An Internet of Things enabled teddy bear that dances at filtered Twitter statuses.
To move the teddy bears arms servos is used. It’s a pretty simple setup, some extenders for the arms that is going through the real arms of the teddy bear.
The servos is quite weak, so they bearly move the arms at all.
Mounting of the servos.
The electronic setups contains of a small cheap microprocessor called ESP8266. The ESP8266 have a small WiFI-antenna integrated in the breakout board and can hook up to any access point, or even create one.
I’m running the firmware NodeMCU , it’s a real time LUA interpreter. So the firmware is only programmed once on the flash. To write your own program you just transfer them over serial UART, and the firmware will save the script on flash.
The processor is running at 80MHz so it’s pretty fast.
I’m using Twitters API to fetch the latest post on a specific search term. The API gives me a detailed formated JSON file containing the time and date of the post, as well as the post.
The Twitter API is quite messy to work with, a lot of headers and authentication is required. The ESP would likly handle both the SSL and the big JSON format, but it will steal some CPU-time and it’s hard to work with. I made a PHP-proxy for the twitter feed, parsing the time and date and presenting it in unix timecode. The message of the post is stored as an MD5 hash sum.
On the IoT Nalle i keep track of the already “danced” Twitter posts and only dnaces to new posts.
Final assembly, a lot of hot glue and screws was used.
An interactive game were the visitors can build complex structure with help from an interactive LED balancer.
The installation was part at Vetenskapsfestivalen.
It’s a project by Stig Anton Nielsen read more about it in this post.
TeiSteadyBuilds from stig anton nielsen on Vimeo.
The loadcells is build from 16 layers of conductive carbon packaging film. The recistance ranging from 500k to about 450 Ohm loaded at 8kg. Because it’s a so huge range the loadcells can be directly hooked up in a voltage divider, no amplifiers needed.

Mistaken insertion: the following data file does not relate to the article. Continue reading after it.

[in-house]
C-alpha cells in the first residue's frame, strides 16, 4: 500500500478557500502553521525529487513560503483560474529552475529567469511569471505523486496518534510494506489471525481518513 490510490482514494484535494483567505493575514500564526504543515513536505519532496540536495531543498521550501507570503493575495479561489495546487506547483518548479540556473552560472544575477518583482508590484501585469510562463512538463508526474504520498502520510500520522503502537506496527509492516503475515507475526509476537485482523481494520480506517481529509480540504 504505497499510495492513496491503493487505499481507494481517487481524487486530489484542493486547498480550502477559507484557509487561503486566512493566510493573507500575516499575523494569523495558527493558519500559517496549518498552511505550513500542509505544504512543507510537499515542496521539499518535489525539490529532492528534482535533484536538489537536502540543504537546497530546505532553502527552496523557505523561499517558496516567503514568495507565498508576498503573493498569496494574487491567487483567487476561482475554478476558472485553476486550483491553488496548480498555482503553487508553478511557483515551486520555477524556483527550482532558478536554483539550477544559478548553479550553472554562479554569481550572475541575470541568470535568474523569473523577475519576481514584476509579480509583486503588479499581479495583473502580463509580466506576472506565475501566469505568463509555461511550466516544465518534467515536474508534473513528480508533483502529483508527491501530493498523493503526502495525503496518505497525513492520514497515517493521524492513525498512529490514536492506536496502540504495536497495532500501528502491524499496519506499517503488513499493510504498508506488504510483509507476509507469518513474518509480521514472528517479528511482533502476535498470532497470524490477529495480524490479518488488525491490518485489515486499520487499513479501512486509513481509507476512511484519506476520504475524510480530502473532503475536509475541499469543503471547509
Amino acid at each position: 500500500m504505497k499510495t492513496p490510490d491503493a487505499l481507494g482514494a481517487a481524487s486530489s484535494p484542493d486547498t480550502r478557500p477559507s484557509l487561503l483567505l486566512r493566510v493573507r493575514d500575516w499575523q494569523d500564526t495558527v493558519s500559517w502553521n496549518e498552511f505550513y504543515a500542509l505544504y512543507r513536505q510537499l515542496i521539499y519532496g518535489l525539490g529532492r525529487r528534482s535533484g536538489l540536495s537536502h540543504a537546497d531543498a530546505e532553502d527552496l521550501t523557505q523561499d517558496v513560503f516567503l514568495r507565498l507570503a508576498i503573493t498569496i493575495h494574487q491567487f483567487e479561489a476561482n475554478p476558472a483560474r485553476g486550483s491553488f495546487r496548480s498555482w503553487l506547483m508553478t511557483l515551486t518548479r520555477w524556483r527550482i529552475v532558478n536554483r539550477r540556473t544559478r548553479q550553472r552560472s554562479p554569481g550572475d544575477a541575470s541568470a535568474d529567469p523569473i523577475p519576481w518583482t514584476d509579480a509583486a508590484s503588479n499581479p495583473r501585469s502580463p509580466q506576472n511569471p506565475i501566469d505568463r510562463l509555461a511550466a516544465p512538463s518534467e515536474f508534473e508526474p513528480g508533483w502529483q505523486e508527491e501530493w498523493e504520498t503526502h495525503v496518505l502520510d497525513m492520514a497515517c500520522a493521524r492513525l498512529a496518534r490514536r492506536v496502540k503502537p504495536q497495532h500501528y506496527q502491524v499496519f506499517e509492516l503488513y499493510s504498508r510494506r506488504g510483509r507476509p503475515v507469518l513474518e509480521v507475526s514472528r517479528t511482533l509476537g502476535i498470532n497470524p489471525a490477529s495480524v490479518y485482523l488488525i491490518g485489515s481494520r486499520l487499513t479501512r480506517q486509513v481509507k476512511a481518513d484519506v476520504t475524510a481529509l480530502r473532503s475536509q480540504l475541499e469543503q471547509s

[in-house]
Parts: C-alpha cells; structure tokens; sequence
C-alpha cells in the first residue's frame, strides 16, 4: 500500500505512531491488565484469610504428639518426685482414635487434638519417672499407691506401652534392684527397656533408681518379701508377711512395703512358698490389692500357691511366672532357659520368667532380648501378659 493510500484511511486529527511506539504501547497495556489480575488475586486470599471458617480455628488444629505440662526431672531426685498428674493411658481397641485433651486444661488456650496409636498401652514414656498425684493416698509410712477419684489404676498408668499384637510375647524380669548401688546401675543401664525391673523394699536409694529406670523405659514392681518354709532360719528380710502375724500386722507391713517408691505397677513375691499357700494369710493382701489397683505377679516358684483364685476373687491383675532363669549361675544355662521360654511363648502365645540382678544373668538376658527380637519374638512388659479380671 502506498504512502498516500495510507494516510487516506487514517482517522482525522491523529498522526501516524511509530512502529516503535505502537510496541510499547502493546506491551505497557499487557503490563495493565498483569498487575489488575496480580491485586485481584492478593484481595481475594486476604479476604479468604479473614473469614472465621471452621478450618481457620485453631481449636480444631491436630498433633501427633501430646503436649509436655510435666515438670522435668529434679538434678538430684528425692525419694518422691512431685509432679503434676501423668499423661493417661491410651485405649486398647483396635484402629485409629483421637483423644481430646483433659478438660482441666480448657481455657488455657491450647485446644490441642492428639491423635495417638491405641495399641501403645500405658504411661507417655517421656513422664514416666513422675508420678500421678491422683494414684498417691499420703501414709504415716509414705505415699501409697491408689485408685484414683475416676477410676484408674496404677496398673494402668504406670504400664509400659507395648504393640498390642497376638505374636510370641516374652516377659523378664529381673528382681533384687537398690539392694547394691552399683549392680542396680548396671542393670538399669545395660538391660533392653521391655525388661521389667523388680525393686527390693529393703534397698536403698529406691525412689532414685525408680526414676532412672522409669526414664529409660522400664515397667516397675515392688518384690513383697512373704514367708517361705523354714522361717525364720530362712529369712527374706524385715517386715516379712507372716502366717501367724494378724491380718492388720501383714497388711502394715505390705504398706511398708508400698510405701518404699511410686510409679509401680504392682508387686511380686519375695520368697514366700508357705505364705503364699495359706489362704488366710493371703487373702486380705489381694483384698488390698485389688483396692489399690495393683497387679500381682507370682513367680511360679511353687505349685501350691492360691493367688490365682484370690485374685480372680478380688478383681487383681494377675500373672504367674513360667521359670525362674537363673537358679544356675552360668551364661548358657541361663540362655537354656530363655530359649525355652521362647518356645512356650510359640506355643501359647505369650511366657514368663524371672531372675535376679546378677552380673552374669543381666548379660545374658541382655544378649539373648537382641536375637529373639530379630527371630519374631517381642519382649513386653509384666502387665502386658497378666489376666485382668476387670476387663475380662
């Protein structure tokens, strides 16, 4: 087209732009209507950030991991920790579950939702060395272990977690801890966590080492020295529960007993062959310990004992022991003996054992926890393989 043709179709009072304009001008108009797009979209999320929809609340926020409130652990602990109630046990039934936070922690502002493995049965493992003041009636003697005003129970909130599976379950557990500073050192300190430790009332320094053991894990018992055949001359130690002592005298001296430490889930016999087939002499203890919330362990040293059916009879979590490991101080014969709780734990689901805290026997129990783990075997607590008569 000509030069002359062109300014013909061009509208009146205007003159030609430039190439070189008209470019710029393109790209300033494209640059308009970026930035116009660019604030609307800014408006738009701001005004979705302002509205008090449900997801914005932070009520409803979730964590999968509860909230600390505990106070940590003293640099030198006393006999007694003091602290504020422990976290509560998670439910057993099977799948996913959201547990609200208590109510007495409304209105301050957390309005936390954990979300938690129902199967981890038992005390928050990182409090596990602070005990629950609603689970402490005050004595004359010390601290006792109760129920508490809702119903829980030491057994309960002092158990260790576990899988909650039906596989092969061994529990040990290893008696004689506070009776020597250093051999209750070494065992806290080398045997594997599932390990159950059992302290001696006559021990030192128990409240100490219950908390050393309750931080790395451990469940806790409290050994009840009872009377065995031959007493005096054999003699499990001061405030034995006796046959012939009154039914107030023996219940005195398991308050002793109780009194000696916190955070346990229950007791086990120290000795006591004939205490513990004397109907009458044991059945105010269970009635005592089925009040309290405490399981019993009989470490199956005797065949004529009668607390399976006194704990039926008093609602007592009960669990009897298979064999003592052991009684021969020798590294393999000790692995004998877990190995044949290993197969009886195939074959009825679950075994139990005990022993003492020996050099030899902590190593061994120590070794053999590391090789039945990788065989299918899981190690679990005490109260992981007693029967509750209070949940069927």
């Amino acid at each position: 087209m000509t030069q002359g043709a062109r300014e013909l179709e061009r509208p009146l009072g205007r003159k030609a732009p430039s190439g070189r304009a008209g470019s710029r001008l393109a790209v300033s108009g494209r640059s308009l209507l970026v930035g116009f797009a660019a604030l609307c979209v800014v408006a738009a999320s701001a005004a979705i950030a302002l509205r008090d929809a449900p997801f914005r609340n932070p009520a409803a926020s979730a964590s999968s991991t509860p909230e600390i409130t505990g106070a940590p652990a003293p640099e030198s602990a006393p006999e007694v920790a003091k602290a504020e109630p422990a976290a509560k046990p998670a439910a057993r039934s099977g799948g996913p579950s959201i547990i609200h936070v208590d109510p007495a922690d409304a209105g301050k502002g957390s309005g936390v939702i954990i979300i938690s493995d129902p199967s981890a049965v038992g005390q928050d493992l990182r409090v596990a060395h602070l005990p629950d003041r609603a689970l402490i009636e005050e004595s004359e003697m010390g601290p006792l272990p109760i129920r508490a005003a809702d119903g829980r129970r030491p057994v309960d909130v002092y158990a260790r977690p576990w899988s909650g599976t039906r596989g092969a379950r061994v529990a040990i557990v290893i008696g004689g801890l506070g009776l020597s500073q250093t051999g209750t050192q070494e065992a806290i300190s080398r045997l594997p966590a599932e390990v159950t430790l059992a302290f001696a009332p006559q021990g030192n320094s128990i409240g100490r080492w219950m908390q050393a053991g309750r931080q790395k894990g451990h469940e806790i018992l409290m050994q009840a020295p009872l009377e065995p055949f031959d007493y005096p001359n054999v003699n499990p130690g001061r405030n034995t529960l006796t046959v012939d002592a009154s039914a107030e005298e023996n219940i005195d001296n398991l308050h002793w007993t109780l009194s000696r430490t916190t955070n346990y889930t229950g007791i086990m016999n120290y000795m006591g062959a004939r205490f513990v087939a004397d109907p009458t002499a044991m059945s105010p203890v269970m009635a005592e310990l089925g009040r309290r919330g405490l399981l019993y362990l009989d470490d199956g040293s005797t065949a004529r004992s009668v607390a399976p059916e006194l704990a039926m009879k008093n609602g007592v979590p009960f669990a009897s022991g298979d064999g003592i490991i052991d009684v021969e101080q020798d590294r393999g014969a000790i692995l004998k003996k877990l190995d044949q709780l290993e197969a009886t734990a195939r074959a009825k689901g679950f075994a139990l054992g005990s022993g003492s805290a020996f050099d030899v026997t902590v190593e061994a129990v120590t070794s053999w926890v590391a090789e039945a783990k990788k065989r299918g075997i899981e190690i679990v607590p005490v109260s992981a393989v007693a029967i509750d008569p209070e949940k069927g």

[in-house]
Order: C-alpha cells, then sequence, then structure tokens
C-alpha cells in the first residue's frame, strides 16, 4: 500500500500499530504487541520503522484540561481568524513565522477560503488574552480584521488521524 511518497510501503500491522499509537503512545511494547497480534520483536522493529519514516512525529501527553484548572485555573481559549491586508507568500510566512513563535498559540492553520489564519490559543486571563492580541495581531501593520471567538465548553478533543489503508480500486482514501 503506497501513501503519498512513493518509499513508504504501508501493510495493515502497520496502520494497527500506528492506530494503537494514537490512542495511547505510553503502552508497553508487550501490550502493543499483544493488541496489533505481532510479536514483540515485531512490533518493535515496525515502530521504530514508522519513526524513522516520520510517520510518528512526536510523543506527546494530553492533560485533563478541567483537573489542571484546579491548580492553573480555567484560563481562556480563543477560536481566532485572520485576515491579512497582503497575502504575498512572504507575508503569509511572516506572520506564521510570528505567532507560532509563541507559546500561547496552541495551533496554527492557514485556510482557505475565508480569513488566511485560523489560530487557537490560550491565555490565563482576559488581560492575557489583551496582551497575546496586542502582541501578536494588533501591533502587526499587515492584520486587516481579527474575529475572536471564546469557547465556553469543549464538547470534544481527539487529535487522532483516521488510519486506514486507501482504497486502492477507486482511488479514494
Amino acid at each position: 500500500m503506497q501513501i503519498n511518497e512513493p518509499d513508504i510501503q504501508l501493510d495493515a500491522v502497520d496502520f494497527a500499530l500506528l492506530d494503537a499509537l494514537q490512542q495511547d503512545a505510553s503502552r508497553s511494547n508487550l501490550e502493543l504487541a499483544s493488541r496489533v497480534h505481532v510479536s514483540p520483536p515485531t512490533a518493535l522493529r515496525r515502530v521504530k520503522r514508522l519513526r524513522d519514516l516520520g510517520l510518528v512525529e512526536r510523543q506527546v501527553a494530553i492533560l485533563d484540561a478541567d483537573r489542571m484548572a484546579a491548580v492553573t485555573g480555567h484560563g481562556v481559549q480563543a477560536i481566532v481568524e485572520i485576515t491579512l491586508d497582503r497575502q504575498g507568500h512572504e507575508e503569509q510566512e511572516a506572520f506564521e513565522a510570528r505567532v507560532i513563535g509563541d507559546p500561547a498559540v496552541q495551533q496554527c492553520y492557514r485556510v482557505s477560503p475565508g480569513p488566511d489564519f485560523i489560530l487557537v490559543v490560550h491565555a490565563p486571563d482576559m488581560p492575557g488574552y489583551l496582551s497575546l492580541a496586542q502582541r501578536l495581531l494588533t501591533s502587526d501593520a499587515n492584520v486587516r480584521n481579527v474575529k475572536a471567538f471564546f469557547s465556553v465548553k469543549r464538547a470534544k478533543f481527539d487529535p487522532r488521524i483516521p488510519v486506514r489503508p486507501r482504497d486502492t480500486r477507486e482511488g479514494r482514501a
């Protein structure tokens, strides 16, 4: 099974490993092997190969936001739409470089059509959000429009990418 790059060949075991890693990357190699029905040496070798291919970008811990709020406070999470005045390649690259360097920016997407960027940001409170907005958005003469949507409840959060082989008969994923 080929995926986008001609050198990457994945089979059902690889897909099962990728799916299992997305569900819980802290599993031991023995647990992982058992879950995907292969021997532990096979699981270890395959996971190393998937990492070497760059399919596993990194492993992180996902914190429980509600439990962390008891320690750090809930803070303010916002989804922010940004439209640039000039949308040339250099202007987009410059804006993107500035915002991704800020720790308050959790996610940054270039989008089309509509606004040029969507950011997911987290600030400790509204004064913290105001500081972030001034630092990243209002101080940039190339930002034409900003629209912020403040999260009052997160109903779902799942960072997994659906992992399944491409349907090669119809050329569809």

3 load cells us used to detect the direction and force of the balance. They are really sensitive to touch, small pressures from fingertips will be easily detected. A backside is that the film tends to be squashed so that it takes long time form the form and resistance to return.
The value from the 3 loadcells is arranged in 3 forces 120 degrees apart. The Forces is calculated into a resultant that is describing a thrust vector.
The thrust vector is indicated with a led strip of addressable WS2812 LED light. The stronger the force, more inbalanced, the greater the red marking will grow.
Att this Google Drive document I’ve collected som measuring data from the loadcells. There’s also some information of how the resultant is calculated.
Regarding the lighting, the last few months I’ve been researching different kind of LEDs and optics.
Our goal is to get really narrow spotlight, maybe 6-10 degrees, and it’s really hard to get a narrow beam like that.
There exists a few models of 5/10mm hole mounted LEDs with build in focusing-optics right into the housing (http://www.ebay.com/itm/310181790384). Those LEDs makes a narrow ~13degree beam which is nice, but the RGB-colors are separated.
When you build an array of small LEDs like this it’s working quite well, but it’s not a perfect spotlight as it casts RGB-shadows (like this http://www.lungstruck.com/wp-content/uploads/2013/06/IMG_1965.jpg).
Another bad thing with smaller LEDs are that it’s hard to get bright enough. If I were to but in 192 5mm LEDs it would only give me 15W of LED power.
Another LED-type that I’ve looked into is big 50W LED-arrays (http://www.ebay.com/itm/380676009599) with complementing 78mm lenses.
These types of LED-arrays give out it’s own LED-pattern when focused narrow enough. You can solve this by adding a diffuser close to the LED-array.
But you would have to add two 78mm lenses to focus down the beam. The narrow beam is the best so far, really crisp and around 6 degrees.
The bad thing is that it weights to much for my small construction, and also it brings upp the cost per unit really much.
Another bad thing is that you’ll need active cooling, which also adds to the weight. I used an ordinary CPU-cooler for desktop-computers.
The latest LED-type I’ve tried is 3W Star High Power RGB (http://www.ebay.com/itm/160582419768).
Ontop of that I’ve placed a special lens called a Collimating lens. Collimating lenses are directing beams from different angles straight into a column of light, it’s best described by this picture (http://www.laserfocusworld.com/content/dam/lfw/print-articles/2012/06/1206LFWnews05web.gif).
The lens I tried also have a built in reflector (http://www.ebay.com/itm/390625279166).
This is the best solution for my project so far. I weighs almost nothing, gives me 50W of power in an array of 16 LEDs.
A negative thing about the collimating lens is the beam is much more fuzzy than the two above LED-types. It gives out a narrow beam, but there is a lot of light leaking through around the beam.
The mainboard för go:toTrash
Casing for the electronics
Amplifier, casing and the speaker for the trashcan. go:toTrash will have a voice controlled by a person speaking into a smartphone somewhere.
Testing out the communication to the motors
Programming and testing the electronics and driveline